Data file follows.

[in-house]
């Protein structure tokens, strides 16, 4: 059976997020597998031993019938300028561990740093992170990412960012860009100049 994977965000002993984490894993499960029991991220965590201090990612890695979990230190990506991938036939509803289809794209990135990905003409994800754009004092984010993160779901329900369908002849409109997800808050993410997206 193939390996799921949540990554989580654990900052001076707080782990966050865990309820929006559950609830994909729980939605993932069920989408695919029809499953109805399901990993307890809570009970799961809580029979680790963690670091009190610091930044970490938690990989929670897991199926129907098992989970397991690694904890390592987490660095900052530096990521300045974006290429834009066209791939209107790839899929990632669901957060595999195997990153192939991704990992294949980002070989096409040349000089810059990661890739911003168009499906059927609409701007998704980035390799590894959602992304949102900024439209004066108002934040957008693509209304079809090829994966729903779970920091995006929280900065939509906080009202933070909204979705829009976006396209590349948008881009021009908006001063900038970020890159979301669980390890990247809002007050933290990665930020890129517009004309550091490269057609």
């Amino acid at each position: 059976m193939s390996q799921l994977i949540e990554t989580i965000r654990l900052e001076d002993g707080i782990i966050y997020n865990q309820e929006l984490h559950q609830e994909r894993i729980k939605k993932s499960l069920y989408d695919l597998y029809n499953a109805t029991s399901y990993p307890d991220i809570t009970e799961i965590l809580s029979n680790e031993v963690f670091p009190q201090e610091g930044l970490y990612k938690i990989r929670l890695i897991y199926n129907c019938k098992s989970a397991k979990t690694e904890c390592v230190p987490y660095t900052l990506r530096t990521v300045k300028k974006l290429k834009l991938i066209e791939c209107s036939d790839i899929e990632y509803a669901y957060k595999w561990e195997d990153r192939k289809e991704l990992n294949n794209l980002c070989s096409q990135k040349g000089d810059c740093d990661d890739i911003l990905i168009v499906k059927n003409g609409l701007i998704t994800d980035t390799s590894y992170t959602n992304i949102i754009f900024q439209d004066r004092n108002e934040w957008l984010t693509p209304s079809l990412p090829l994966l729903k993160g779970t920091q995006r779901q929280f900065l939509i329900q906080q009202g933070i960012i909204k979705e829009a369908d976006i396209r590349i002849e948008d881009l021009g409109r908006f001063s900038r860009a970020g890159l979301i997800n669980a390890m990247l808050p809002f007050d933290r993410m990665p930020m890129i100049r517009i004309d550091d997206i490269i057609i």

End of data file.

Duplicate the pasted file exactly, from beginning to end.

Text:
[in-house]
């Protein structure tokens, strides 16, 4: 059976997020597998031993019938300028561990740093992170990412960012860009100049 994977965000002993984490894993499960029991991220965590201090990612890695979990230190990506991938036939509803289809794209990135990905003409994800754009004092984010993160779901329900369908002849409109997800808050993410997206 193939390996799921949540990554989580654990900052001076707080782990966050865990309820929006559950609830994909729980939605993932069920989408695919029809499953109805399901990993307890809570009970799961809580029979680790963690670091009190610091930044970490938690990989929670897991199926129907098992989970397991690694904890390592987490660095900052530096990521300045974006290429834009066209791939209107790839899929990632669901957060595999195997990153192939991704990992294949980002070989096409040349000089810059990661890739911003168009499906059927609409701007998704980035390799590894959602992304949102900024439209004066108002934040957008693509209304079809090829994966729903779970920091995006929280900065939509906080009202933070909204979705829009976006396209590349948008881009021009908006001063900038970020890159979301669980390890990247809002007050933290990665930020890129517009004309550091490269057609």
């Amino acid at each position: 059976m193939s390996q799921l994977i949540e990554t989580i965000r654990l900052e001076d002993g707080i782990i966050y997020n865990q309820e929006l984490h559950q609830e994909r894993i729980k939605k993932s499960l069920y989408d695919l597998y029809n499953a109805t029991s399901y990993p307890d991220i809570t009970e799961i965590l809580s029979n680790e031993v963690f670091p009190q201090e610091g930044l970490y990612k938690i990989r929670l890695i897991y199926n129907c019938k098992s989970a397991k979990t690694e904890c390592v230190p987490y660095t900052l990506r530096t990521v300045k300028k974006l290429k834009l991938i066209e791939c209107s036939d790839i899929e990632y509803a669901y957060k595999w561990e195997d990153r192939k289809e991704l990992n294949n794209l980002c070989s096409q990135k040349g000089d810059c740093d990661d890739i911003l990905i168009v499906k059927n003409g609409l701007i998704t994800d980035t390799s590894y992170t959602n992304i949102i754009f900024q439209d004066r004092n108002e934040w957008l984010t693509p209304s079809l990412p090829l994966l729903k993160g779970t920091q995006r779901q929280f900065l939509i329900q906080q009202g933070i960012i909204k979705e829009a369908d976006i396209r590349i002849e948008d881009l021009g409109r908006f001063s900038r860009a970020g890159l979301i997800n669980a390890m990247l808050p809002f007050d933290r993410m990665p930020m890129i100049r517009i004309d550091d997206i490269i057609i």